The Walking Dead recap: No Bullets in Me

The Grimes Gang loses one of its most valuable members, while the Governor gets ready for war
Ep. 09 | Aired Feb 10, 2013

BROTHER BOTHER They're going to kill each other eventually, right? The only question is: When? Also: What kind of blunt instruments will they use?

Tina Rowden/AMC

Glenn and Maggie couldn't quite look each other in the eye. Glenn was fuming over what happened to Maggie in the torture chamber: He was frustrated, emasculated, dangerously furious. He couldn't quite look her in the eye. Hershel gave Glenn a nice little speech: "You're like my own son," he said. Will Glenn get his bloody revenge on the Governor? Watch this space for further developments.

Meanwhile, everyone was playing the numbers game. Carol pointed out that, with the loss of Daryl and Oscar, they were down two defenders. "We're outnumbered and outgunned." So it was time for Rick to speak to Tyreese and Co. Tyreese said everything right. He wanted to contribute. "You got a problem with another group? We'll help you with that." They just wanted a place to stay. Rick's answer was simple: "No." He reminded Hershel about Tomas and Andrew, and what happened with them. (Recap: Tomas tried to kill Rick, and Rick killed him; Rick let Andrew go, and Andrew indirectly killed T-Dog and Lori.)

Hershel took Rick aside and begged him to reconsider. This was a complete reversal from the Hershel of old. "You're wrong on this. You've got to start giving people a chance." But in this case, Rick has also staged a complete reversal. He used to give everyone a chance; he gave Shane one chance and then another and then another, and he still wound up stabbing his friend to death, and then watching his son shoot his friend into double-death.

Now, listen. I think Rick is a fascinating protagonist for a TV show. He was introduced, explicitly, as a cowboy, riding his horse through the open countryside. Later, he became the protector of a group of people -- Moses leading his tribe through the desert. But he has made mistakes, quite frequently; he has lost people, and he's been forced to kill others. When he puts his faith in people, they usually betray him. His wife is dead, and also might have given birth to the bastard child of the man who tried to kill him. It's understandable that he might be coming unhinged.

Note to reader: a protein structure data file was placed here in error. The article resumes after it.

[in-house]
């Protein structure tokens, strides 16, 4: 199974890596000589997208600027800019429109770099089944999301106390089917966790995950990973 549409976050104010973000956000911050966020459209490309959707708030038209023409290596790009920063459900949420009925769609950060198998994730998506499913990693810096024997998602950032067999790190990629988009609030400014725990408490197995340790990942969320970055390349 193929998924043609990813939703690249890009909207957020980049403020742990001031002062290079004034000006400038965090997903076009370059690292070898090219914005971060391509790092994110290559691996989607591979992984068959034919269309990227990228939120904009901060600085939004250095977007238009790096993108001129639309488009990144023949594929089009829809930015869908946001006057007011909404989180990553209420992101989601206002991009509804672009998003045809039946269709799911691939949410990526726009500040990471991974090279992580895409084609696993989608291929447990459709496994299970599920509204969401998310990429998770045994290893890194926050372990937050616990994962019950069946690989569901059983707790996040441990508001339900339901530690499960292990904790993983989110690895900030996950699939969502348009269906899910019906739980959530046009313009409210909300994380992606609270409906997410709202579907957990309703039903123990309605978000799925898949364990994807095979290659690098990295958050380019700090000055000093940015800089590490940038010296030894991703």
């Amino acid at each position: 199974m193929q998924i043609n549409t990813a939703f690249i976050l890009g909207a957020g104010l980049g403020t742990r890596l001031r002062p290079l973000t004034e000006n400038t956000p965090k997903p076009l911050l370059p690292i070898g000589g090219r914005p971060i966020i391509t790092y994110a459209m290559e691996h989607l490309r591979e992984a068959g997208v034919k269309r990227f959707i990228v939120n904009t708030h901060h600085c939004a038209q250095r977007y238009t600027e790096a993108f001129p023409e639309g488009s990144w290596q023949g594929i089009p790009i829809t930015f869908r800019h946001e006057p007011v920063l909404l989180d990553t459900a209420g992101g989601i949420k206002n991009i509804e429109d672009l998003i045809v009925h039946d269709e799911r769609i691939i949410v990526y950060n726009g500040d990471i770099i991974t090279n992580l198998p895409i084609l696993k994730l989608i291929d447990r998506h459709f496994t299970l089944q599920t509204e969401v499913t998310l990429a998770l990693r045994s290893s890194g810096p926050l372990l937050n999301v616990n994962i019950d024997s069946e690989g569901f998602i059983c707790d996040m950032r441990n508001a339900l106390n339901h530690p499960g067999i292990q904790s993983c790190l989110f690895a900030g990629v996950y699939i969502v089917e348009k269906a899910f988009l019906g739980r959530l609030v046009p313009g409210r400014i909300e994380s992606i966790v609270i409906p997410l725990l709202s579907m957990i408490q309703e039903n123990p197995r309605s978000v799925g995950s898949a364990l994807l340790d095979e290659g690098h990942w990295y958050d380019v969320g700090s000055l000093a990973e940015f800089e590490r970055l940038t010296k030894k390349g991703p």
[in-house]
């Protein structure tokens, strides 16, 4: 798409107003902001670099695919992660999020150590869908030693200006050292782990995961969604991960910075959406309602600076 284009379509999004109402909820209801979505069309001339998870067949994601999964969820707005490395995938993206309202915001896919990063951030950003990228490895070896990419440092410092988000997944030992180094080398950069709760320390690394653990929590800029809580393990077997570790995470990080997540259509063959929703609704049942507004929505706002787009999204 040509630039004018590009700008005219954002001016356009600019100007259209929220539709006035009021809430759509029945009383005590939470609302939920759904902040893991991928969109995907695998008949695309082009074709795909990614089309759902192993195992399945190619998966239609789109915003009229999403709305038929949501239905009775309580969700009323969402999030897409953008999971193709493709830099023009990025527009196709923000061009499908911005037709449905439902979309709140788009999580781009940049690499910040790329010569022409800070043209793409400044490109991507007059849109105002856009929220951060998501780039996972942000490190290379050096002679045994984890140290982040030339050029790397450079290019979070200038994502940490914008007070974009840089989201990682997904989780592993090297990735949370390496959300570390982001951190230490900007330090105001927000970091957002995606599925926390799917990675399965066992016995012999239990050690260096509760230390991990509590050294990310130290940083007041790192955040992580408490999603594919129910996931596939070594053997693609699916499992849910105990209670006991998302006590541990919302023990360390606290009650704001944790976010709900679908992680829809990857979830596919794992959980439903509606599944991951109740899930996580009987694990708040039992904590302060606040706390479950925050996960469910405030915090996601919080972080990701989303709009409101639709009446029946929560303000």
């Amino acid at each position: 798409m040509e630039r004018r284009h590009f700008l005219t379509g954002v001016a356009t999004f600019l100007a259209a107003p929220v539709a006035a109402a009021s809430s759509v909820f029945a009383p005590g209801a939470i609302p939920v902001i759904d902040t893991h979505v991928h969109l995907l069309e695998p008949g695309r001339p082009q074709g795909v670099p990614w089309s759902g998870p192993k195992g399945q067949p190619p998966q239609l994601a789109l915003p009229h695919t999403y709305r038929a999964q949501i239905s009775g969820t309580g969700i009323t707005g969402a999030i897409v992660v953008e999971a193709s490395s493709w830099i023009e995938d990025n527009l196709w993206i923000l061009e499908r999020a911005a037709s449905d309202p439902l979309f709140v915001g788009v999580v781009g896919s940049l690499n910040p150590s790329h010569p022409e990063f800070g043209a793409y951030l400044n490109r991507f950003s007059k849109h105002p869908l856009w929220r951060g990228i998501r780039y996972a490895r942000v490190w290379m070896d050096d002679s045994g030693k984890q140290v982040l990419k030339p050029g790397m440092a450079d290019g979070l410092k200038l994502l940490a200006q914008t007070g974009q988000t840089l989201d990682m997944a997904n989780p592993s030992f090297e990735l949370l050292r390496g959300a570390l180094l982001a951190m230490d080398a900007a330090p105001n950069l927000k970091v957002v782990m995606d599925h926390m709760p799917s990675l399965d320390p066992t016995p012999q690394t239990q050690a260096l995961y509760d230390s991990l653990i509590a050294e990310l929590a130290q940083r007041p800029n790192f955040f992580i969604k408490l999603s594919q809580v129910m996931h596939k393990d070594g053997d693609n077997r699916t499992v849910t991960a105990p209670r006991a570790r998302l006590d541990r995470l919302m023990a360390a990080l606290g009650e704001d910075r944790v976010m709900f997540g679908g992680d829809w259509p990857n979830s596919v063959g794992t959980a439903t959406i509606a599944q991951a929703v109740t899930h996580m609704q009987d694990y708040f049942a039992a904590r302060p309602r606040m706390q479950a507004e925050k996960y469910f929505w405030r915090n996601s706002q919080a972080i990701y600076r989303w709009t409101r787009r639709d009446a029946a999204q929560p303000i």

But boy oh boy, I don't think it was the best move ever to show the Spooky Ghost Silhouette of Lori haunting him in the shadows. Rick saw her, and began screaming: "Why? Why? Whhhhhyyyyyyy!!!!!" This was, really, a continuation of the ghost-fantasy PTSD we saw in the midseason finale, when he spotted Shane coming at him through the smoke. But it was also a continuation of that terrible "phone call from the great beyond" plotline. Look, let's get down to brass tacks here: Lori was not a good character. The show killed her off: That was wise. The show has now brought her back in ghost form twice: That is not wise.

I know it sounds like I'm coming down hard on this episode. But Walking Dead has always been a show in transition, a story in the process of figuring out what its story is. At this midpoint of the season, there are all sorts of chesspieces scattered across the map: The Governor and Andrea, fighting a war for Woodbury's soul; Rick, coming unglued at the prison, and the vacuum of power that will need to be filled if he abdicates; the Dixon Boys, wandering dangerously close to the Red Zone. I'm excited to see where the show goes from here. Is it too much to ask, though, that wherever it goes, it leaves the Spooky Ghost of Lori in the rearview mirror?

Follow Darren on Twitter: @DarrenFranich


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